Earlier this month, an appellate court issued a written opinion in a personal injury case involving a motorist who was injured in a car accident while riding in the car of an acquaintance. The case required the court to determine if the insurance company could refuse to cover the accident based on an argument that the driver was using his vehicle as a “public or livery conveyance.” Ultimately, however, the court concluded that was not the case and found in favor of the plaintiff. The case is important for Washington, D.C. car accident victims because it illustrates a common exception in many insurance policies.
Public or Livery Conveyance
Insurance is designed to cover the costs of an accident. However, the policy language governs which types of accidents are covered. Many insurance policies have a “public or livery conveyance” exception, meaning when the driver is using the vehicle to transport people or goods for money. For example, an accident involving a taxi-cab may trigger this exception.
The Facts of the Case
One day, the plaintiff offered a ride to an older woman who was walking into town. The plaintiff had previously provided the woman with rides into town for $7. This time, however, the woman did not reach out to the plaintiff in advance; he just noticed she was walking as he drove past and stopped to see if she wanted a ride.
On the way into town, another driver opened the car door directly into the plaintiff’s car. The plaintiff turned his head to see what had occurred and injured his neck. The plaintiff filed a claim with his insurance company, seeking compensation for his injuries.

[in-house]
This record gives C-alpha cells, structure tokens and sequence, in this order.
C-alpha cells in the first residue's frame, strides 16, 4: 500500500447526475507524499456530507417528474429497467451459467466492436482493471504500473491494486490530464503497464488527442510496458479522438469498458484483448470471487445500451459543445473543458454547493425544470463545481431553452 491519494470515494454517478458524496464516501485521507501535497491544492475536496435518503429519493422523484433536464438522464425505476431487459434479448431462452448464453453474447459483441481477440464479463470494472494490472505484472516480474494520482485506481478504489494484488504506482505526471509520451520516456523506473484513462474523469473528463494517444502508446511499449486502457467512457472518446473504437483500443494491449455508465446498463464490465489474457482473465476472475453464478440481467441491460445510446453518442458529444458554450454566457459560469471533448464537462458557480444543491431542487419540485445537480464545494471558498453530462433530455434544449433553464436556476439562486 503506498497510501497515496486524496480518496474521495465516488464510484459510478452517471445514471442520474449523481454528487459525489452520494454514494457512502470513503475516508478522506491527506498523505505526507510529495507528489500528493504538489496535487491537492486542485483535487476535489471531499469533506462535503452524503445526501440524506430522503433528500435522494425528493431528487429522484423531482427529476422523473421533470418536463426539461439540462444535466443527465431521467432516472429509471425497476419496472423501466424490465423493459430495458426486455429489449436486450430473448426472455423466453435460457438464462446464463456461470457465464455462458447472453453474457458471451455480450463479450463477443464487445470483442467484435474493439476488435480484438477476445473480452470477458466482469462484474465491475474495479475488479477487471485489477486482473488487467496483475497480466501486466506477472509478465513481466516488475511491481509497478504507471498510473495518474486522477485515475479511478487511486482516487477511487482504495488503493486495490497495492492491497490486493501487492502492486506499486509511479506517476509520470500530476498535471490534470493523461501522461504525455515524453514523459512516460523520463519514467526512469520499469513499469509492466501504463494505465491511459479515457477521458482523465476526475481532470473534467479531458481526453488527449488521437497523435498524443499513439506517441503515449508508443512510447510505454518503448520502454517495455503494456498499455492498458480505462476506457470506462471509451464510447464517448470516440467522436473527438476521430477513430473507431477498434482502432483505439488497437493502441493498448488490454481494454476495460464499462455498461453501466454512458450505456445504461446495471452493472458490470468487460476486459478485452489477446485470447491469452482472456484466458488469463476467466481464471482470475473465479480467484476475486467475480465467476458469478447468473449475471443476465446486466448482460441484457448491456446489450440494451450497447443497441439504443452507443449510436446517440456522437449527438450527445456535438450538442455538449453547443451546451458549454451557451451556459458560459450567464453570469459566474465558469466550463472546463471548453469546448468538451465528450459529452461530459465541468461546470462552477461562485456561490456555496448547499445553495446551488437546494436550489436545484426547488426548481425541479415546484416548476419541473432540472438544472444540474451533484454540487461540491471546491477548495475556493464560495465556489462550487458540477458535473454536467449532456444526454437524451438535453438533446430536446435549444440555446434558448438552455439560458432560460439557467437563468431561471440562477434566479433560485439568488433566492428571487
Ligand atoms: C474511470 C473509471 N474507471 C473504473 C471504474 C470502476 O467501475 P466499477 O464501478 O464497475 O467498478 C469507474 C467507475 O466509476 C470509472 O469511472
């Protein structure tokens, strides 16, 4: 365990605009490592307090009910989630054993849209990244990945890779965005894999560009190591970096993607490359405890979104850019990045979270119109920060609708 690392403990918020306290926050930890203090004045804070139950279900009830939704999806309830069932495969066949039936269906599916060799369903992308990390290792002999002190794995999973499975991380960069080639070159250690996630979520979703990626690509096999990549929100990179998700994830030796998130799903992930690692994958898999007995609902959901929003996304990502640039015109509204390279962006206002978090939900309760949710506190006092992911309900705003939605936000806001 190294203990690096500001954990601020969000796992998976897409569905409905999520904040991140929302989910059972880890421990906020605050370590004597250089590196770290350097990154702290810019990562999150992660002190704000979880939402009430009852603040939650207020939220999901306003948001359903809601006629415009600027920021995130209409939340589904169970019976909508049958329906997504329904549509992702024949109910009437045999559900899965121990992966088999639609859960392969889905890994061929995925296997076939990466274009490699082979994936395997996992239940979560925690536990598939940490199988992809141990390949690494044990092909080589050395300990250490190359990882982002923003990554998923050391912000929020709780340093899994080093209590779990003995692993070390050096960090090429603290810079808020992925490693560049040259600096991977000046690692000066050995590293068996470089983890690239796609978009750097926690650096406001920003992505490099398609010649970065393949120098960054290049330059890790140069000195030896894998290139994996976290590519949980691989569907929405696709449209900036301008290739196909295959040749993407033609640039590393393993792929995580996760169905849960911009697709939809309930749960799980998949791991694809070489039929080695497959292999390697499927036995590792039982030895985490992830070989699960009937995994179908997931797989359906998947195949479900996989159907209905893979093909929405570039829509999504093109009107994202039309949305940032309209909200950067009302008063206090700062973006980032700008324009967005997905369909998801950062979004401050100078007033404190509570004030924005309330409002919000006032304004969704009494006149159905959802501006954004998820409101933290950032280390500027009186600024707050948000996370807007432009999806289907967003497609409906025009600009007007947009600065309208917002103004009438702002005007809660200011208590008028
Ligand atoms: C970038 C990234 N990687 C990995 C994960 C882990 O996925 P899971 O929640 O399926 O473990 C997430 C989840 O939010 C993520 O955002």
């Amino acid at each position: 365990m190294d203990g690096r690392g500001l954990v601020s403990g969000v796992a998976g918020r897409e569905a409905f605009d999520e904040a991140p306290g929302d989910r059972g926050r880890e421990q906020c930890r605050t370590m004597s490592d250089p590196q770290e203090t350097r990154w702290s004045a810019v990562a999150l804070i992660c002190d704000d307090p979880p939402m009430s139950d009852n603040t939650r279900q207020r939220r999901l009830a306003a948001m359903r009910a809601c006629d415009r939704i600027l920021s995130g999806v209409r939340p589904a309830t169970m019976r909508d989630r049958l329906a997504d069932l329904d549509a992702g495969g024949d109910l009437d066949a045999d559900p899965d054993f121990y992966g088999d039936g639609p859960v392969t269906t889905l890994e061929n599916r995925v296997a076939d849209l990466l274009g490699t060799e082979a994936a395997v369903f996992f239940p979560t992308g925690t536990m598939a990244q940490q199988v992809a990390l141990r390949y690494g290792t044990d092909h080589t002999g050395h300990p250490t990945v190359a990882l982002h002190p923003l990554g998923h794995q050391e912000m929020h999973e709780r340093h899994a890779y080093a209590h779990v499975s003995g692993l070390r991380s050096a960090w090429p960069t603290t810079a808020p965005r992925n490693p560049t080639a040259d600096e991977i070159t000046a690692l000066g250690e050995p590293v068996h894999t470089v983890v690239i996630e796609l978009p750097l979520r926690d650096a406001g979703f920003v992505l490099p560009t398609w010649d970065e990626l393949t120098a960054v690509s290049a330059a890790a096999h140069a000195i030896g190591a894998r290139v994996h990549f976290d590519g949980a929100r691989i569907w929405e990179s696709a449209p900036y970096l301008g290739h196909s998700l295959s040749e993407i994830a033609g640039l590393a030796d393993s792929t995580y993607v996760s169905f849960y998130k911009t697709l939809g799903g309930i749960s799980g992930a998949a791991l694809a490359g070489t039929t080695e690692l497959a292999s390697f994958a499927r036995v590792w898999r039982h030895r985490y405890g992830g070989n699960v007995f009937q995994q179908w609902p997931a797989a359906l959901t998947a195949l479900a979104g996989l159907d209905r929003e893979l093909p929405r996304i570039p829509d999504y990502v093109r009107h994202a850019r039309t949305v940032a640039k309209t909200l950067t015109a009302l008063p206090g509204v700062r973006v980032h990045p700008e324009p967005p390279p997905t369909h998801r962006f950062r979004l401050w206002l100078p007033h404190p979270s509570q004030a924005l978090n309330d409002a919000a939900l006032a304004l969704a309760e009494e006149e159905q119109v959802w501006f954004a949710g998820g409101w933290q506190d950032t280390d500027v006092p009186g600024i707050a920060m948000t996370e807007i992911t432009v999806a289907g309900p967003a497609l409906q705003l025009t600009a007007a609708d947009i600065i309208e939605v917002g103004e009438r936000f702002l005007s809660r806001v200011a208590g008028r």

The insurance company, however, denied coverage, arguing that the plaintiff was operating his vehicle as a public or livery conveyance. Indeed, the plaintiff’s insurance policy did have language excluding coverage when the accident occurred while the vehicle was being used as a public or livery conveyance.
The plaintiff argued that there was no indication that he accepted money from the woman. The woman testified that she had planned to pay him, but that there had been no discussion of payment prior to the accident and that she never did actually pay him. There was also no evidence that the plaintiff provided rides to the general public.
The court concluded that, even though the policy language excluded accidents when a car is for-hire, the evidence was insufficient to establish that the plaintiff was acting in such a capacity when he was involved in the accident. The court explained that, as a general matter, the burden rests with the insurance company to establish an exception to coverage exists.
The court looked at the definition of “public or livery conveyance,” determining that the term requires a person to open their services up to the public at-large. Here, there was no evidence that the plaintiff provided transportation services to the general public, even if he was planning on getting paid for transporting the woman. Thus, the court concluded the accident did not fall within the exclusion.
Have You Been Injured in a Washington, D.C. Car Accident?
If you or a loved one has recently been injured in a car accident, you may be entitled to monetary compensation. However, it is likely that you will need to deal with at least one insurance company along the way. The dedicated Washington, D.C. personal injury attorneys at the law firm of Lebowitz & Mzhen Personal Injury Lawyers have extensive experience taking on even the largest insurance companies on behalf of their injured clients. Call 410-654-3600 to schedule a free consultation with an attorney today.
More Blog Posts:
Court Dismisses Premises Liability Lawsuit Against Coffee Shop, Finding Parents Bore the Responsibility to Keep Children Safe, Washington DC Injury Lawyer Blog, March 19, 2018
Court Dismisses Premises Liability Case Due to Plaintiff’s Knowledge of Hazard That Caused His Injury, Washington DC Injury Lawyer Blog, March 2, 2018